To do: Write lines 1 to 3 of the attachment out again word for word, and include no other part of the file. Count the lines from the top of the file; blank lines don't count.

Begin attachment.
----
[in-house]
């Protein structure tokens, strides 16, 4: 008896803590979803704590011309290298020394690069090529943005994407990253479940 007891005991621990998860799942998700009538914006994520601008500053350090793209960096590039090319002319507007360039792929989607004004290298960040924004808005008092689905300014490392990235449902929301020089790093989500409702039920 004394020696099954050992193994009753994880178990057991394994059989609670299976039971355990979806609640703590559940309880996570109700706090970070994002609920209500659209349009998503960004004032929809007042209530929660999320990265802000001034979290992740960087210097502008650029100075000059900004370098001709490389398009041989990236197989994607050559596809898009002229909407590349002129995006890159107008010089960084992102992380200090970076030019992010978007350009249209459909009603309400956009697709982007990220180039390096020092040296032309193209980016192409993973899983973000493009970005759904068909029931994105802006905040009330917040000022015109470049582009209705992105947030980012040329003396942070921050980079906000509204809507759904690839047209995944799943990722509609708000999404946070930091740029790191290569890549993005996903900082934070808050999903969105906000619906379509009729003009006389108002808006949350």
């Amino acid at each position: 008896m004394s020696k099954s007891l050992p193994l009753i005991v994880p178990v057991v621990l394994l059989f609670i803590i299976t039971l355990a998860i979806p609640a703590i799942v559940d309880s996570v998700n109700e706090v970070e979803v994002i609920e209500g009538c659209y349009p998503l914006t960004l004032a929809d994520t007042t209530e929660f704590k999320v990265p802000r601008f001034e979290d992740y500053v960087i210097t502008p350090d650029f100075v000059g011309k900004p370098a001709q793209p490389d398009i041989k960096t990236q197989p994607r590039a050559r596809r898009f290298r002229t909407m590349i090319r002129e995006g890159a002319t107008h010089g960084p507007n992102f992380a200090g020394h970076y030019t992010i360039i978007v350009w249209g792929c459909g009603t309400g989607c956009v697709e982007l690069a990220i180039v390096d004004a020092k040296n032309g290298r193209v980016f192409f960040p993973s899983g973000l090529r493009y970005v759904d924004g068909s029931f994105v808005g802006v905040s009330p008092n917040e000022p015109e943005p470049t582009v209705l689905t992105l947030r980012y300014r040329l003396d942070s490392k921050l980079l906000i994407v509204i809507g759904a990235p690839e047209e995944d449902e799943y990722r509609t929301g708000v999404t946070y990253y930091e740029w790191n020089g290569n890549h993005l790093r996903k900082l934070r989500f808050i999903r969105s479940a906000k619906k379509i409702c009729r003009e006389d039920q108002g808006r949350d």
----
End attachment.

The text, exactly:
[in-house]
């Protein structure tokens, strides 16, 4: 008896803590979803704590011309290298020394690069090529943005994407990253479940 007891005991621990998860799942998700009538914006994520601008500053350090793209960096590039090319002319507007360039792929989607004004290298960040924004808005008092689905300014490392990235449902929301020089790093989500409702039920 004394020696099954050992193994009753994880178990057991394994059989609670299976039971355990979806609640703590559940309880996570109700706090970070994002609920209500659209349009998503960004004032929809007042209530929660999320990265802000001034979290992740960087210097502008650029100075000059900004370098001709490389398009041989990236197989994607050559596809898009002229909407590349002129995006890159107008010089960084992102992380200090970076030019992010978007350009249209459909009603309400956009697709982007990220180039390096020092040296032309193209980016192409993973899983973000493009970005759904068909029931994105802006905040009330917040000022015109470049582009209705992105947030980012040329003396942070921050980079906000509204809507759904690839047209995944799943990722509609708000999404946070930091740029790191290569890549993005996903900082934070808050999903969105906000619906379509009729003009006389108002808006949350």
């Amino acid at each position: 008896m004394s020696k099954s007891l050992p193994l009753i005991v994880p178990v057991v621990l394994l059989f609670i803590i299976t039971l355990a998860i979806p609640a703590i799942v559940d309880s996570v998700n109700e706090v970070e979803v994002i609920e209500g009538c659209y349009p998503l914006t960004l004032a929809d994520t007042t209530e929660f704590k999320v990265p802000r601008f001034e979290d992740y500053v960087i210097t502008p350090d650029f100075v000059g011309k900004p370098a001709q793209p490389d398009i041989k960096t990236q197989p994607r590039a050559r596809r898009f290298r002229t909407m590349i090319r002129e995006g890159a002319t107008h010089g960084p507007n992102f992380a200090g020394h970076y030019t992010i360039i978007v350009w249209g792929c459909g009603t309400g989607c956009v697709e982007l690069a990220i180039v390096d004004a020092k040296n032309g290298r193209v980016f192409f960040p993973s899983g973000l090529r493009y970005v759904d924004g068909s029931f994105v808005g802006v905040s009330p008092n917040e000022p015109e943005p470049t582009v209705l689905t992105l947030r980012y300014r040329l003396d942070s490392k921050l980079l906000i994407v509204i809507g759904a990235p690839e047209e995944d449902e799943y990722r509609t929301g708000v999404t946070y990253y930091e740029w790191n020089g290569n890549h993005l790093r996903k900082l934070r989500f808050i999903r969105s479940a906000k619906k379509i409702c009729r003009e006389d039920q108002g808006r949350d």